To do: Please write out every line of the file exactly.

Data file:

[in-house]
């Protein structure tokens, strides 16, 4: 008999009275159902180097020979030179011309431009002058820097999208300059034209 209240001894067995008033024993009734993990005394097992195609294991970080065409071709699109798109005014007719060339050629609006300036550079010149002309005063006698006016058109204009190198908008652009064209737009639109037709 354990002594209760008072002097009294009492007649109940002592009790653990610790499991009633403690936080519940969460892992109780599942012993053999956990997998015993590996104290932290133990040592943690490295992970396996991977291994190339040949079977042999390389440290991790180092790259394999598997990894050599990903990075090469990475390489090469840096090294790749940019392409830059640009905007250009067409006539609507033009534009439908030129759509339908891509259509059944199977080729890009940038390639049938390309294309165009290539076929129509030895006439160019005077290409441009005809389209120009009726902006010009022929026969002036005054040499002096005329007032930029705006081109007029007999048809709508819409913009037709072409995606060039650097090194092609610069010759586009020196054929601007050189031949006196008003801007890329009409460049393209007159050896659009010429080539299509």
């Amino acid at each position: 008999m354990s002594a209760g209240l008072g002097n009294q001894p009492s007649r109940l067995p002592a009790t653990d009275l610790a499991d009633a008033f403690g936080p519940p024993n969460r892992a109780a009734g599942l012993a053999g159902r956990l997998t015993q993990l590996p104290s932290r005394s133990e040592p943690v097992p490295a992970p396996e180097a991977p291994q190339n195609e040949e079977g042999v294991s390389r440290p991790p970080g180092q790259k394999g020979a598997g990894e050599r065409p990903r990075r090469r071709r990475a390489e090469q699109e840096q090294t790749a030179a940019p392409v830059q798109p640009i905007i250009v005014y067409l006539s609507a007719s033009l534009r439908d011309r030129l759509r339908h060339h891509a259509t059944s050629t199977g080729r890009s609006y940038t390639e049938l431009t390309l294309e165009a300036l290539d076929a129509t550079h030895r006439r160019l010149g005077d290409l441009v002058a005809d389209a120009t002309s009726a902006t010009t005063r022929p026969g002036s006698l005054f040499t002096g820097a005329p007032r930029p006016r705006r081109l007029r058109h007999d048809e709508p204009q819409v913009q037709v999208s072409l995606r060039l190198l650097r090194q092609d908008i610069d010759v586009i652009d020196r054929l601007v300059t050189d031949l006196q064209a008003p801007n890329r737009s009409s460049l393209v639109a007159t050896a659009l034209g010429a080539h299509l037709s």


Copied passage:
[in-house]
């Protein structure tokens, strides 16, 4: 008999009275159902180097020979030179011309431009002058820097999208300059034209 209240001894067995008033024993009734993990005394097992195609294991970080065409071709699109798109005014007719060339050629609006300036550079010149002309005063006698006016058109204009190198908008652009064209737009639109037709 354990002594209760008072002097009294009492007649109940002592009790653990610790499991009633403690936080519940969460892992109780599942012993053999956990997998015993590996104290932290133990040592943690490295992970396996991977291994190339040949079977042999390389440290991790180092790259394999598997990894050599990903990075090469990475390489090469840096090294790749940019392409830059640009905007250009067409006539609507033009534009439908030129759509339908891509259509059944199977080729890009940038390639049938390309294309165009290539076929129509030895006439160019005077290409441009005809389209120009009726902006010009022929026969002036005054040499002096005329007032930029705006081109007029007999048809709508819409913009037709072409995606060039650097090194092609610069010759586009020196054929601007050189031949006196008003801007890329009409460049393209007159050896659009010429080539299509």
């Amino acid at each position: 008999m354990s002594a209760g209240l008072g002097n009294q001894p009492s007649r109940l067995p002592a009790t653990d009275l610790a499991d009633a008033f403690g936080p519940p024993n969460r892992a109780a009734g599942l012993a053999g159902r956990l997998t015993q993990l590996p104290s932290r005394s133990e040592p943690v097992p490295a992970p396996e180097a991977p291994q190339n195609e040949e079977g042999v294991s390389r440290p991790p970080g180092q790259k394999g020979a598997g990894e050599r065409p990903r990075r090469r071709r990475a390489e090469q699109e840096q090294t790749a030179a940019p392409v830059q798109p640009i905007i250009v005014y067409l006539s609507a007719s033009l534009r439908d011309r030129l759509r339908h060339h891509a259509t059944s050629t199977g080729r890009s609006y940038t390639e049938l431009t390309l294309e165009a300036l290539d076929a129509t550079h030895r006439r160019l010149g005077d290409l441009v002058a005809d389209a120009t002309s009726a902006t010009t005063r022929p026969g002036s006698l005054f040499t002096g820097a005329p007032r930029p006016r705006r081109l007029r058109h007999d048809e709508p204009q819409v913009q037709v999208s072409l995606r060039l190198l650097r090194q092609d908008i610069d010759v586009i652009d020196r054929l601007v300059t050189d031949l006196q064209a008003p801007n890329r737009s009409s460049l393209v639109a007159t050896a659009l034209g010429a080539h299509l037709s």